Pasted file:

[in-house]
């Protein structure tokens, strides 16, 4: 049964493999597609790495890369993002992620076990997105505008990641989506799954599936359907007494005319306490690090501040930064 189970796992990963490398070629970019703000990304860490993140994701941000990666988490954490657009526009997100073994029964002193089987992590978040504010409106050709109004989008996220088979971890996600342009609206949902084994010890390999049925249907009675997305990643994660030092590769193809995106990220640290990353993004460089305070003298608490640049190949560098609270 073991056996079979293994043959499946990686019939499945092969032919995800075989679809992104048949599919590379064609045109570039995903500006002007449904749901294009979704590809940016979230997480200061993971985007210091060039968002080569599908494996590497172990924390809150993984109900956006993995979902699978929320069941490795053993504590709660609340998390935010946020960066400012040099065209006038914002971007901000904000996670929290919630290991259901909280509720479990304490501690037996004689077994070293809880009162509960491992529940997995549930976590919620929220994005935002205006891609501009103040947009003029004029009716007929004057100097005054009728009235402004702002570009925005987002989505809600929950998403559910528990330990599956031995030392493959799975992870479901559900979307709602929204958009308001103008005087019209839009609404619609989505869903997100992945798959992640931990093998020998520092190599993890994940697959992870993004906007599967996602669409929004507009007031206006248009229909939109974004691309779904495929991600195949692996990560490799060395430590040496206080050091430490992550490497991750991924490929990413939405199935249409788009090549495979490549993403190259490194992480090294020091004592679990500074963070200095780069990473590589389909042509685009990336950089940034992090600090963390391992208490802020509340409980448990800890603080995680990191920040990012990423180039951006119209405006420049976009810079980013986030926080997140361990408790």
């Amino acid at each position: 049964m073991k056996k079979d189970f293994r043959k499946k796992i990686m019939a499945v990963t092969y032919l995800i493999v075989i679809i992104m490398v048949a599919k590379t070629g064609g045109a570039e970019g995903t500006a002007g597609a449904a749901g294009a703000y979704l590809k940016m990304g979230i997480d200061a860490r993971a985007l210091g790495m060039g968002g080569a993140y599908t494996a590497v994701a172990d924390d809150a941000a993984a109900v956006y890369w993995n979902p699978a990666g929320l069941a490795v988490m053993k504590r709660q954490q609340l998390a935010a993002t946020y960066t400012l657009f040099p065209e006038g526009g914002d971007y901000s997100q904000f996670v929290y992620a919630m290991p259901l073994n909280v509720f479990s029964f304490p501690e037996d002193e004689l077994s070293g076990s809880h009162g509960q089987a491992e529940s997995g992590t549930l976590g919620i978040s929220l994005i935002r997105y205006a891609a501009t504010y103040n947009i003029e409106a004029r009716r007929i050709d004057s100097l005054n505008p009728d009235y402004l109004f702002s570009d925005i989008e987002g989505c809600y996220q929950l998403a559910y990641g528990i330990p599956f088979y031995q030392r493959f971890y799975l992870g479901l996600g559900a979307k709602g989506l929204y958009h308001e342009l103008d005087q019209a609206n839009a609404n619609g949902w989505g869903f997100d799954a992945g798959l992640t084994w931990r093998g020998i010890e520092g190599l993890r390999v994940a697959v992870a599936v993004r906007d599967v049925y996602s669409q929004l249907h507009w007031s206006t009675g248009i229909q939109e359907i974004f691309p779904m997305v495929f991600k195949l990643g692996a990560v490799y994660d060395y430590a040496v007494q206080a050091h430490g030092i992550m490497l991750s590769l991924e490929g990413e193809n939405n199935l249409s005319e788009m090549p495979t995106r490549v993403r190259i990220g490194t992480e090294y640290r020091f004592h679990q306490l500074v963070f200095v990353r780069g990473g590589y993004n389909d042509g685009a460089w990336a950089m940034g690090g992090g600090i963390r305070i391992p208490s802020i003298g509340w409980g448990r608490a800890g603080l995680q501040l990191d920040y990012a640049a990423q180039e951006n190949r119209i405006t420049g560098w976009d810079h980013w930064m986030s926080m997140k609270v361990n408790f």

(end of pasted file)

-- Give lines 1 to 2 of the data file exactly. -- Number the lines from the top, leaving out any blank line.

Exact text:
[in-house]
């Protein structure tokens, strides 16, 4: 049964493999597609790495890369993002992620076990997105505008990641989506799954599936359907007494005319306490690090501040930064 189970796992990963490398070629970019703000990304860490993140994701941000990666988490954490657009526009997100073994029964002193089987992590978040504010409106050709109004989008996220088979971890996600342009609206949902084994010890390999049925249907009675997305990643994660030092590769193809995106990220640290990353993004460089305070003298608490640049190949560098609270 073991056996079979293994043959499946990686019939499945092969032919995800075989679809992104048949599919590379064609045109570039995903500006002007449904749901294009979704590809940016979230997480200061993971985007210091060039968002080569599908494996590497172990924390809150993984109900956006993995979902699978929320069941490795053993504590709660609340998390935010946020960066400012040099065209006038914002971007901000904000996670929290919630290991259901909280509720479990304490501690037996004689077994070293809880009162509960491992529940997995549930976590919620929220994005935002205006891609501009103040947009003029004029009716007929004057100097005054009728009235402004702002570009925005987002989505809600929950998403559910528990330990599956031995030392493959799975992870479901559900979307709602929204958009308001103008005087019209839009609404619609989505869903997100992945798959992640931990093998020998520092190599993890994940697959992870993004906007599967996602669409929004507009007031206006248009229909939109974004691309779904495929991600195949692996990560490799060395430590040496206080050091430490992550490497991750991924490929990413939405199935249409788009090549495979490549993403190259490194992480090294020091004592679990500074963070200095780069990473590589389909042509685009990336950089940034992090600090963390391992208490802020509340409980448990800890603080995680990191920040990012990423180039951006119209405006420049976009810079980013986030926080997140361990408790």